- Using existing mechanisms such as DH’s “Strategic Partners” group, and the NHS Institute’s patient reference groups
- Undertaking an extensive literature review to tap into patient views from related work (eg information gleaned during DH projects to reduce HCAIs, and eliminate mixed-sex accommodation, and from NHS Institute work)
· What other mechanisms might we use to make sure that the patient voice is pre-eminent at the design stage? (We will seek advice about patient involvement in development, testing and implementation at the appropriate time)
The inspection process
16. When first introduced, PEAT inspections were carried out by independent assessors and were unannounced. Since 2004, they have been self-assessments, and take place within a pre-announced three-month period. This has kept costs down, and a reversion to independent, unannounced inspections would be prohibitively expensive – especially in terms of assuring patient representation. Nonetheless, we could explore the feasibility of shortening the notice time.
· How might we increase the elements of independence and short notice, within the financial constraints we face?
Scope of the inspection
17. The Prime Minister has confirmed that the new system should cover at least the same broad areas as the current regime. These are the environment (including cleanliness), food (but not extending to nutritional care), and privacy and dignity.
18. PEAT includes a small number of questions that are essentially clinical (eg questions about nutritional screening), but the main focus is on facilities and the environment. In the past, there has been pressure to increase the number of clinical questions, especially where facilities management and care overlap. This is particularly the case with the links between food quality and nutritional care.
19. This has meant PEAT can generate information that would otherwise be unavailable and this has been especially helpful to CQC in allowing them to generate Quality Risk Profiles. However, it has also distorted the original purpose of PEAT (to assess the non-clinical hospital environment). There is an opportunity now to decide the scope of the new patient-led inspections process. It could continue to cover clinical content, although any significant increase in clinical questions would run counter to our commitment to cost-neutrality. Alternatively, it could be restricted to non-clinical topics only, but this may threaten alignment with CQC’s (and others’) needs.
· Should the new inspections include a similar small number of clinical questions as now?
The scoring mechanism
20. PEAT assessments use a five-point scale – unacceptable, poor, satisfactory, good and excellent. To emphasise the new focus on patient views (and thus distinguish these inspections from PEAT) a new scoring system needs to be developed. Feedback from the NHS indicates a preference for a three-point scale – “clear pass”, “fail”, and “needs attention”, whilst the NQB has asked that we include a mechanism that allows a small number of hospitals to be recognised as outstanding. We will be seeking patient views as part of our early engagement.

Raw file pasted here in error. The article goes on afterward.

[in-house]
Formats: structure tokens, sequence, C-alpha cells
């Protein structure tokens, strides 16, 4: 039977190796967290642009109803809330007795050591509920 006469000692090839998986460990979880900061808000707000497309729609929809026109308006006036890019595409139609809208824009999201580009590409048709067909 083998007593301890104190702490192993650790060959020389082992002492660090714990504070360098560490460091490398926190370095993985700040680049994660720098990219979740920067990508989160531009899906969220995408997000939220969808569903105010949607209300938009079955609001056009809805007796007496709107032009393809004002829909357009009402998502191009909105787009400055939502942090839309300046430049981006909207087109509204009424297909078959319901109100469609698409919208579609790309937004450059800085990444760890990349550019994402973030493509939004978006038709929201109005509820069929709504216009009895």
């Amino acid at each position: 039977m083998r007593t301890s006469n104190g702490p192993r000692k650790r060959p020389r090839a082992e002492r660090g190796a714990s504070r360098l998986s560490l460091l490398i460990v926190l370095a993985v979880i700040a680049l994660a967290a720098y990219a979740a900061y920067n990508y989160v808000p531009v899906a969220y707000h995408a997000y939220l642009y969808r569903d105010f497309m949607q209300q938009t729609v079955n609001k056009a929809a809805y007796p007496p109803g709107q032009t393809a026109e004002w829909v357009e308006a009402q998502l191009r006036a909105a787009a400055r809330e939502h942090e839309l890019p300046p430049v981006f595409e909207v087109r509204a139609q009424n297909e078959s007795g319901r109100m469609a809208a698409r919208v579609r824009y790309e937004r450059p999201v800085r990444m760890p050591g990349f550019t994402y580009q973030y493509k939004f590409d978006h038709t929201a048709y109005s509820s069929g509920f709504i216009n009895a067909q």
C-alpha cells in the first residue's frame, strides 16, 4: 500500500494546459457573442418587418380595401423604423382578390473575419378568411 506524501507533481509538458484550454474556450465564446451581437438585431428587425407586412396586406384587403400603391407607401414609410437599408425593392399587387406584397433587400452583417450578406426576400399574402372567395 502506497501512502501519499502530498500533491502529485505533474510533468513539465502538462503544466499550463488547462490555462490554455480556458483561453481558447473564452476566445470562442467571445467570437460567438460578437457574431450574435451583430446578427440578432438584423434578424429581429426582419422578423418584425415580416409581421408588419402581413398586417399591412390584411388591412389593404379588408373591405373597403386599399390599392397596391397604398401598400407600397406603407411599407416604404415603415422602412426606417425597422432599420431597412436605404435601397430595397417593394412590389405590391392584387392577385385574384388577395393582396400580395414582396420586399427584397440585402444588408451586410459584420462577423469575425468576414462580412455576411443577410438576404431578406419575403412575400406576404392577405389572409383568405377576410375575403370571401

· How might the new system recognise outstanding performance?
· How might we categorise hospitals which, although meeting minimum standards, are in need of improvement?
· How might we categorise hospitals which are not reaching their full potential, even though they may be good in comparison with others (“coasting” hospitals)?
· Might there be hospitals that cannot achieve excellence because of issues of design or configuration (eg no 5* hotel is without a lift)?
21. The PEAT process is voluntary, but has extremely high compliance (all NHS hospitals of 10 beds or more participated last year, including all foundation trusts) and an increasing number of independent sector hospitals also take part (over 120 last year). Other data collections (eg breaches of mixed-sex accommodation guidelines) require every hospital providing NHS-funded care to report, and this review would offer an opportunity to follow that same principle. Mandating the data collection would not increase the cost to the NHS (as coverage is already universal), but independent providers wishing to take up NHS work might need to introduce inspection in order to comply with contracts.
22. Mandating patient-led inspections could only be carried out via the contracting process, and would therefore need to be included in the NHSCB’s instructions to commissioners. An alternative would be to maintain the current voluntary approach.
· How might we ensure that all hospitals participate in the new inspections?
23. Early stakeholder engagement should be completed by summer, allowing time to develop the technical specification and pilot the proposed model by autumn 2012. This will give us time to make any amendments before the new system becomes operational in April 2013.
24. Because the current PEAT inspections fall within the ambit of Official Statistics, any change must be subject to public consultation. This is expected to take place at around the same time as the pilots. This consultation relates entirely to the new collection’s status within official statistics guidelines – the more fundamental issue of whether the collection meets the needs of patients and the service will be addressed much earlier by extensive stakeholder engagement.
25. Action is already under way to engage patients in the development of new hospital inspections. We seek the input of the Steering Group to ensure that the patient voice is heard properly, and that the inspection regime delivers useful information.
Dr Liz Jones
Head of Patient Environment